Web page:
Introduction: Arduino GRANDE the Huge Microcontroller

Picture of Arduino GRANDE the Huge Microcontroller

We love Arduino! But the boards are so tiny that they can be difficult to hug. And not so easy to see, either, if you're a student sitting at the back of a classroom. So why not solve both problems by building a really huge, fully-functioning Arduino that's six* times larger than real life?

This guide will show you how to build your own, using laser cut acrylic, a few LEDs and buttons, some wiring and connectors, and a puny little actual sized Arduino Uno as its brain.

*5.6x to be exact.

Step 1: Parts and Materials You'll Need

Picture of Parts and Materials You'll Need

Here's what you'll need:

  • 2 ea. 16"x12" 5mm thick blue/green acrylic sheet
  • 7"x4" 6mm thick white acrylic sheet
  • 2 ea. 12"x12" 6mm thick black acrylic cheet
  • White acrylic craft paint
  • Black acrylic craft paint
  • Arduino Uno
  • ScrewShield for Arduino
  • 28 ea. banana jacks
  • Banana plugs
  • Stranded wire
  • Panel mount USB A to B plug
  • AAAx4 battery holder, batteries, and switch
  • Doorbell or other momentary switch button with 58mm spacing mounting holes
  • 4 ea. rectangular panel mount LEDs 7.75mm x 5.3mm, three yellow (L, TX, & RX), one green (ON)
  • 4-40 screws (1", 3/4", and 1/2") and nuts
  • Loctite thread locker
  • Soldering iron and solder
  • laser cutter

Note: The drawings in the next step are designed to fit these exact parts, so you may need to measure and redraft some screw mounting holes if you source different parts.

Step 2: Model Files

Picture of Model Files

The first step I took in building this was to build a 3D model in Rhino. I based it on the Arduino Uno dimensions, and then started creating the parts based upon my real-world materials and scale. (Since I'm using an Epilog Zing 16 laser cutter with a bed size of 16" x 12", my maximum dimensions were dictated for me. So, this is actually a 5.6x larger-than-real-life Arduino.)

After building the 3D model, I extracted the curves and laid them out flat for laser cutting. Those files are attached here in .ai and .dxf formats. In the Illustrator document there are different layers for 6mm cutting, 5mm cutting, and etching.

Step 3: Prototype With Plywood

Picture of Prototype With Plywood

Not an essential step, but I chose to do a test on baltic birch plywood. It smells much better than acrylic.

Step 4: Laser Cut USB Jack, Power Jack, Atmega 328p

Picture of Laser Cut USB Jack, Power Jack, Atmega 328p

The chip is just for show, but the power jack will eventually hide the batteries, and the USB port will be made functional by the addition of a panel mount USB jack.

Again, I prototyped first with some white acrylic before moving on to my final versions in black.

Also cut the header block parts and assorted chips, crystal, and capacitors found in the files.

Step 5: Laser Etch and Cut the Main "PCB" Board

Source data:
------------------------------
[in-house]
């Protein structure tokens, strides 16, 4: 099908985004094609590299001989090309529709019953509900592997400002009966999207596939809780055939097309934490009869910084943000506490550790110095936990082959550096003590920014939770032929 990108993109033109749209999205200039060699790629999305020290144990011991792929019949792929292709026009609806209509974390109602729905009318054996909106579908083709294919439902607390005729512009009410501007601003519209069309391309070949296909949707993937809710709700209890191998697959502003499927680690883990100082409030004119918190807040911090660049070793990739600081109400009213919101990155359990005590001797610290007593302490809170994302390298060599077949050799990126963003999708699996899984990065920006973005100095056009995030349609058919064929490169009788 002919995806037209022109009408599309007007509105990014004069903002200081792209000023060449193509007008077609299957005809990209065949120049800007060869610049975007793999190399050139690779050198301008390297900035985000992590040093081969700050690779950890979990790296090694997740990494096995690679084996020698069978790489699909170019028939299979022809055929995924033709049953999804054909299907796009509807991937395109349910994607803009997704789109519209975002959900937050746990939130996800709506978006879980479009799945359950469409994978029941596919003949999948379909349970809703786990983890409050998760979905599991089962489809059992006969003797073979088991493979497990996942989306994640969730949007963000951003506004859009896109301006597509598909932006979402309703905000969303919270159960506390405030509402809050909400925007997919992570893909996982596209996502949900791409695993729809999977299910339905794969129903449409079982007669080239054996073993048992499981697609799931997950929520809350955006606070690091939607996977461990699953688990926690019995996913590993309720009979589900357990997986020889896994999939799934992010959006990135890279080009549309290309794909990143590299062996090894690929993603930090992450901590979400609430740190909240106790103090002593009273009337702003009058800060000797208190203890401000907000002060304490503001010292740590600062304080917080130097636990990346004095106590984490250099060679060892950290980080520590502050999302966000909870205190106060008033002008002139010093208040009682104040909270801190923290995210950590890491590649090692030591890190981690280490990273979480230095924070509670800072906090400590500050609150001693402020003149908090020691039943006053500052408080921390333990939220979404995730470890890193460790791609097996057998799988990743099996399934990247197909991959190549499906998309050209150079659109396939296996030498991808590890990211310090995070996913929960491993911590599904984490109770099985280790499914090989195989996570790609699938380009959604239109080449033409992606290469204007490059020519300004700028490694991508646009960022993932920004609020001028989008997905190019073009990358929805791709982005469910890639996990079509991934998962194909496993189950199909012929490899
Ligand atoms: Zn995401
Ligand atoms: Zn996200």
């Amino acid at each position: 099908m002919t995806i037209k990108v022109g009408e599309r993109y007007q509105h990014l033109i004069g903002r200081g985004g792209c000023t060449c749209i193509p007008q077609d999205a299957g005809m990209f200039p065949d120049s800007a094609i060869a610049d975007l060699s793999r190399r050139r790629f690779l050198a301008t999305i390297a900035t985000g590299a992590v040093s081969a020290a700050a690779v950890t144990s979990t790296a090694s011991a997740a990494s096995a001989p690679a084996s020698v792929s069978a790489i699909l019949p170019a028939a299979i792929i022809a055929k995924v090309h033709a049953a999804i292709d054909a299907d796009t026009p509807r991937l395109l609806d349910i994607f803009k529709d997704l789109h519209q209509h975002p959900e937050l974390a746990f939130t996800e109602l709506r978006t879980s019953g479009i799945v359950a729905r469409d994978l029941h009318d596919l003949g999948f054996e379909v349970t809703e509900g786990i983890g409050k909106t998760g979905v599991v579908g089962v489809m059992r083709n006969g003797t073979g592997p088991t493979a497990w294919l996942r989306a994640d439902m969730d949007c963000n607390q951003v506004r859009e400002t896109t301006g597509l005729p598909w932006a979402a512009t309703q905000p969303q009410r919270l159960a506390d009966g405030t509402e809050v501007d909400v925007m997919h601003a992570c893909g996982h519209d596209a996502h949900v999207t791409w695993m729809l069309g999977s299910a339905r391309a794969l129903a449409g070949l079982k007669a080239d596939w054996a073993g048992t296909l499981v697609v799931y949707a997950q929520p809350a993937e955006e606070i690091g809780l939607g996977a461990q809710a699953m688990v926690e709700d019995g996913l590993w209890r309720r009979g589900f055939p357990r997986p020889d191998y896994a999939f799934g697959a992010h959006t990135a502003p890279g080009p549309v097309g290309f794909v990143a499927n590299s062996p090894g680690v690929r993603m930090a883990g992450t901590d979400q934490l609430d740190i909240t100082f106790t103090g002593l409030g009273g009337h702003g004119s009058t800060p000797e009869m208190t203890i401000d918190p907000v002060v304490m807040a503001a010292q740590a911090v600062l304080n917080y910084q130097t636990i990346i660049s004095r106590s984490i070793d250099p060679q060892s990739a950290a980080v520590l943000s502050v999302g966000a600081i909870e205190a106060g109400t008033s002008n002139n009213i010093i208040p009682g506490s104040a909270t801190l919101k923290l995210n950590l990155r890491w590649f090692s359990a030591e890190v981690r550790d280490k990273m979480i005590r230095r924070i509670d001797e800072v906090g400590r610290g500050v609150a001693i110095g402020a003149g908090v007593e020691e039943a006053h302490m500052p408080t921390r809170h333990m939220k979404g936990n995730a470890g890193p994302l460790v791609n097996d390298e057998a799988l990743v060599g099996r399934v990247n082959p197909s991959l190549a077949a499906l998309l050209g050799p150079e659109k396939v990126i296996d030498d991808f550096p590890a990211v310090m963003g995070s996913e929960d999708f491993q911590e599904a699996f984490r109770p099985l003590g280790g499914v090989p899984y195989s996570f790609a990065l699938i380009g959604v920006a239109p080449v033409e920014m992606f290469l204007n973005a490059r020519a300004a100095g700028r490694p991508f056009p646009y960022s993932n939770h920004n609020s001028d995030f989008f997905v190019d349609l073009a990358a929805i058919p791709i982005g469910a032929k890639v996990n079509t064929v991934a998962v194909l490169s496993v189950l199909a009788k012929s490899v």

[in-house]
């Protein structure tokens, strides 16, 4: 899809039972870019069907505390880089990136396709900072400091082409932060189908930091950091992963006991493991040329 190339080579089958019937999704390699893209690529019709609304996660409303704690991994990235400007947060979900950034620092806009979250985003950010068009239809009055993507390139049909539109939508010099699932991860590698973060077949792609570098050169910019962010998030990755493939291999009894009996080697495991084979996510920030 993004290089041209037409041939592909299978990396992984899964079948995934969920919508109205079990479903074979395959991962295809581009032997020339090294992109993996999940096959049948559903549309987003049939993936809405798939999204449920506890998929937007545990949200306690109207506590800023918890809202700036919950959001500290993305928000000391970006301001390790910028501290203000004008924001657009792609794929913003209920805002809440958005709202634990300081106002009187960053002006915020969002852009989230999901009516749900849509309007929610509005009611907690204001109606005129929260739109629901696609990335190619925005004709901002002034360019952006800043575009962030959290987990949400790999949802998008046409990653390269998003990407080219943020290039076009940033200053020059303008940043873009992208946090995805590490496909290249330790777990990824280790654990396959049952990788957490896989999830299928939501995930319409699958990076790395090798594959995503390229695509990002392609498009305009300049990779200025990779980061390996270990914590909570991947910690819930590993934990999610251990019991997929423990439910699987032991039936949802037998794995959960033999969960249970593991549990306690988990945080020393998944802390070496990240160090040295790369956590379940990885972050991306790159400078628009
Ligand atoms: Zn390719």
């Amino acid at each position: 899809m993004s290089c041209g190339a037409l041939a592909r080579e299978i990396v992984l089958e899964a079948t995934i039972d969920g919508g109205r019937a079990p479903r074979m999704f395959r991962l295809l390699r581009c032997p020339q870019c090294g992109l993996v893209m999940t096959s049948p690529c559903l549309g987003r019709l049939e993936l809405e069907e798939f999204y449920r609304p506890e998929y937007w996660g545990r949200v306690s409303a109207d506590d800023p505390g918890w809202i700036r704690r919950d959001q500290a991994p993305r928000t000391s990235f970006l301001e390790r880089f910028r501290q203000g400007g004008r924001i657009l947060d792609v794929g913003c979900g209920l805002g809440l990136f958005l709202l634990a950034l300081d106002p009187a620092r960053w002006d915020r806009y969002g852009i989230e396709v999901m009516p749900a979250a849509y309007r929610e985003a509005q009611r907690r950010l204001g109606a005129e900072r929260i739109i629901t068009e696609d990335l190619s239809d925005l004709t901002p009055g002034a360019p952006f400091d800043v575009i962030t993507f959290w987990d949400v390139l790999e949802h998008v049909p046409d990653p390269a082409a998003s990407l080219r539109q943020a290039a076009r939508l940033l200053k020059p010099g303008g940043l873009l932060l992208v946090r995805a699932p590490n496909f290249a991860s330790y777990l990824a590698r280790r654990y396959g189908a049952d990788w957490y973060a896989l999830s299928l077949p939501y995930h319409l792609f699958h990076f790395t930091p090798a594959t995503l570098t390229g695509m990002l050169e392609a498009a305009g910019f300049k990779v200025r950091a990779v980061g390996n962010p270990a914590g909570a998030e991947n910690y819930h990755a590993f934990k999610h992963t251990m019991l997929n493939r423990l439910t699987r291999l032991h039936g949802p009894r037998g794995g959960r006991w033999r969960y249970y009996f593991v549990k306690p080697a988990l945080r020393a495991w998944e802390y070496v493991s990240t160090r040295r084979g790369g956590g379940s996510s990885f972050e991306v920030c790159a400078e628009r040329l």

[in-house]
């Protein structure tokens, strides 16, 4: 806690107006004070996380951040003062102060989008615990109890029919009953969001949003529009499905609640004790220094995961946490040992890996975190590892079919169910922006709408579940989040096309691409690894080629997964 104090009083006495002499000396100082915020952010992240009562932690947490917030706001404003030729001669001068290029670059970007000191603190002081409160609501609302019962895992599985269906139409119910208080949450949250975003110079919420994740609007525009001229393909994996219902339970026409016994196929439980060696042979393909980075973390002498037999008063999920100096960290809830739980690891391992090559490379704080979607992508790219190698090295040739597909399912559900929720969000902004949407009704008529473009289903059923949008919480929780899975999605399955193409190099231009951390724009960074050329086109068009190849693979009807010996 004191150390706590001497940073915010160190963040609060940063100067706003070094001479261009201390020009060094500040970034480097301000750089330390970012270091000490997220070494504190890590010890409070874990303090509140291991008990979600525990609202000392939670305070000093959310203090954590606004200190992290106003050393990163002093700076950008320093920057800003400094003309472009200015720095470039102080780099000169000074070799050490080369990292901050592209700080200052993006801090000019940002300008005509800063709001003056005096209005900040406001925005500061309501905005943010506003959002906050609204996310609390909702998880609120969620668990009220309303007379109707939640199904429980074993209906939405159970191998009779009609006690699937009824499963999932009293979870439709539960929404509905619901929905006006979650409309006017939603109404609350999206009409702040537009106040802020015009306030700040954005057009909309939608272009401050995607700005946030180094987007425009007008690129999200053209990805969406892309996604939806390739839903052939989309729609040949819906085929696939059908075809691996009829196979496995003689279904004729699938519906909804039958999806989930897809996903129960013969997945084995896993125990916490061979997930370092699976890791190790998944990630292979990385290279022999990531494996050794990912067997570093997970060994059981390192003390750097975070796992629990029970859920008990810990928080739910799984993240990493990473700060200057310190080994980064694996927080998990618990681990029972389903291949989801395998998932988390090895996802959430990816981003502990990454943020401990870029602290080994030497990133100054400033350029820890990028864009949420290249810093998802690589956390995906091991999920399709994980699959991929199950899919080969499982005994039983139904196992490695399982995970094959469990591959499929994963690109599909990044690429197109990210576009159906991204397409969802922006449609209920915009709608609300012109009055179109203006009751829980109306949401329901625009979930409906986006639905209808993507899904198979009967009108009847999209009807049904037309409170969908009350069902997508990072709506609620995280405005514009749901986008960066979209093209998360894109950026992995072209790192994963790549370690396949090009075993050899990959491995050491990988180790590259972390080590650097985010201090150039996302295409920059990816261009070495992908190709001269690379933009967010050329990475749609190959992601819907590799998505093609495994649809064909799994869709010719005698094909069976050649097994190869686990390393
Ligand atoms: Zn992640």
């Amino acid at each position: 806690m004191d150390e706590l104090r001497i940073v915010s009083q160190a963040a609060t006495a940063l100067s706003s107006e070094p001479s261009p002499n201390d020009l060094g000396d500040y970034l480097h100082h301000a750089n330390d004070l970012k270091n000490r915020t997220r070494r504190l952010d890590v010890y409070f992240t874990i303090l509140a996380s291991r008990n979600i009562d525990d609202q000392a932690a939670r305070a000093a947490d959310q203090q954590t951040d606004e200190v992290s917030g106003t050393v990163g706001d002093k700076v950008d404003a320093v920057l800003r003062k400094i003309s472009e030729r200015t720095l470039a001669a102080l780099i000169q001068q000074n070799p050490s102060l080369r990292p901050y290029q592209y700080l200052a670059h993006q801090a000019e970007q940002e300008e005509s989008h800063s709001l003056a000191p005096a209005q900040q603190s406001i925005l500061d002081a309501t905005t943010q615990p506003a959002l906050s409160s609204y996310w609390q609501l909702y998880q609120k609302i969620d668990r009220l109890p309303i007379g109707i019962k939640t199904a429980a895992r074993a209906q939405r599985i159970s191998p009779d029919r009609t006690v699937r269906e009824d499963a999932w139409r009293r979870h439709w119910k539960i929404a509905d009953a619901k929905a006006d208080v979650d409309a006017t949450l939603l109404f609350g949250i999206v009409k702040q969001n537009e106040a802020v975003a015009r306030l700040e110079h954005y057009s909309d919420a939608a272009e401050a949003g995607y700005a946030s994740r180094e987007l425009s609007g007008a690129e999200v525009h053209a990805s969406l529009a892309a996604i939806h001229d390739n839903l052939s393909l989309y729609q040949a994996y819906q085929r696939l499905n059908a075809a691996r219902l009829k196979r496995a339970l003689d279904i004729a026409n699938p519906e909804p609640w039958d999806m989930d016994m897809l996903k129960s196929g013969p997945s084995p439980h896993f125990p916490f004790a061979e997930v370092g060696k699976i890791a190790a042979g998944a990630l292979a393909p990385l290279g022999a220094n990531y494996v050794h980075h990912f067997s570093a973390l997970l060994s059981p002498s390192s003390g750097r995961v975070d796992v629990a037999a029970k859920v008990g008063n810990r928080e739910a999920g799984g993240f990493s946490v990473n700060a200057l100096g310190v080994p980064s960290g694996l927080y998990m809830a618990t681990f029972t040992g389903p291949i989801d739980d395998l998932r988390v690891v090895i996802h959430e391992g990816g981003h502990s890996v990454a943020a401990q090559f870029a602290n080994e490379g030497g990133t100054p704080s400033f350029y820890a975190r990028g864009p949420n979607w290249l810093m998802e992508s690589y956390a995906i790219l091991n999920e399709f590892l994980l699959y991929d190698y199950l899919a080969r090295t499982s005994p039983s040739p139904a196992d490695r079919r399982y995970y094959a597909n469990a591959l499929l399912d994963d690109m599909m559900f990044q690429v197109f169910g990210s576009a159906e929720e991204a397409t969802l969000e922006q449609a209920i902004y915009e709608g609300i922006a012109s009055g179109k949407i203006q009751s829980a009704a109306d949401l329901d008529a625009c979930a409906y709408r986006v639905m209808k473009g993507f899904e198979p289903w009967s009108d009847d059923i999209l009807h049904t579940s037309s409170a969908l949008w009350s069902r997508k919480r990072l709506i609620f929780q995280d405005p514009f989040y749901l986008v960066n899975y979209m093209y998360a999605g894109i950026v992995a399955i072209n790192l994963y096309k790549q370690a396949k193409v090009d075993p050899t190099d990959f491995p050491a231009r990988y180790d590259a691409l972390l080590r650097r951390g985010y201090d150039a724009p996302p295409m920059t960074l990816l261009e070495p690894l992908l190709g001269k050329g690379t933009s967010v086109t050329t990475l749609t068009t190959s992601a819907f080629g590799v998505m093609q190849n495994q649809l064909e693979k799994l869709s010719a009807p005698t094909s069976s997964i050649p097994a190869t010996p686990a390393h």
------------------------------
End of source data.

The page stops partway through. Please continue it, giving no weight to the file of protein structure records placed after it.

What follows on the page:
Picture of Laser Etch and Cut the Main "PCB" Board

Here the etching is used to create a relief that will eventually be painted white for a high-contrast PCB silkscreened look. Please make sure you've got good filtration and ventilation when cutting acrylic -- as Tod Kurt once said, it smells like you're burning frozen gasoline.

You can also dry-fit the other components to make sure everything fits nicely before moving on. Here's a look at the board with temporary white components in place.

Step 6: Paint the Etched Parts

Picture of Paint the Etched Parts

The laser etching stands out fairly well on black acrylic, less so on the blue/green, and not at all on any white parts. You can improve the etching greatly with a little paint. This is a great trick I learned from Mark and Andy of Spikenzie Labs. You cover the etching with acrylic paint and then immediately wipe it off with a squeegee or cloth. The paint comes right off the smooth, unetched portion of the surface, but adheres nicely to the rough, etched parts. A little isopropyl alcohol on a cotton swab is useful for cleaning up any stubborn bits.

Step 7: Wire the Headers

Picture of Wire the Headers

Next, you'll insert the banana jacks into the female header blocks and then thread the nuts on to hold them in place. A dab of Loctite will prevent them from loosening up later.

On each banana jack, solder a length of wire sufficient to route through the board to the real Arduino. Push the wires through to the underside of the board at the header location, then insert and assemble the header blocks with screws and nuts which will be held captive in the acrylic t-slots.

Step 8: Assemble the Board

Picture of Assemble the Board

The reset button (originally sold as a doorbell) needs to have two long lengths of wire soldered to it, which are then fed through the board to route to the real Arduino. The same goes for the panel mount rectangular LEDs.

Insert and screw down all of the remaining components.

Step 9: Hook Up the Brains

Picture of Hook Up the Brains

Attach a real Arduino Uno to the board, and then run all of the header, reset, and LED wiring to it, and plug in the USB cable. You can use a ScrewShield -- available at Adafruit, SparkFun, Seeed, and other electronics resellers -- to prevent wires from falling out. Full disclosure, I'm one of the creators of the ScrewShield and will make a little bit of money if you buy one.

Tuck the unsightly wiring away under the protective bottom board. You can adhere rubber feet to the bottom for stability.

Step 10: Artisinally Craft a Beautiful Barrel Plug From Cardboard Tubing and Paint

Picture of Artisinally Craft a Beautiful Barrel Plug From Cardboard Tubing and Paint

There are surely better ways to do this -- 3D printing, or heating and bending ABS plastic both come to mind -- but this was what I did and it worked out for now.

Hide a 4xAAA battery pack inside the barrel plug, and then run it through a switch to GND and Vin on the Uno to power the Arduino GRANDE.

You can now upload a test sketch and try things out! I wired banana plugs to resistors, 10mm LEDs, potentiometers, speakers, buzzers, servo motors, and other typical components to plug into the GRANDE.

Step 11: Enjoy and Share Your Arduino GRANDE

Picture of Enjoy and Share Your Arduino GRANDE

Now, you can upload any Arduino sketch of your liking, and wire standard components to banana plugs in order to insert and use with great effect on the GRANDE.

Carry your GRANDE everywhere you go to make a scene! At Bay Area Maker Faire, my friend (and Arduino creator) Massimo Banzi gave the GRANDE a big thumbs-up.

You can use yours to teach beginning Arduino classes in an interactive, hands-on way, carry it around like a boom box while playing chiptunes, or even extend the idea with GRANDE scale shields.

Comments

Akin Yildiz made it! (author)2016-06-20

finally made my own version, thanks for the inspiration.!!!

www.instructables.com/id/GIANT-ESP8266/

JohnPark (author)Akin Yildiz2016-06-20

You took it to a whole new level. Awesome!

StanW5 (author)2016-05-21

OOh I would love to give one of these to my kids!

StanW5 (author)2016-05-21

OOh I would love to give one of these to my kids!

JasonB309 (author)2016-05-21

this is rad! but i feel like this may get discovered by the fans of ariana grrandes brother......could be dangerous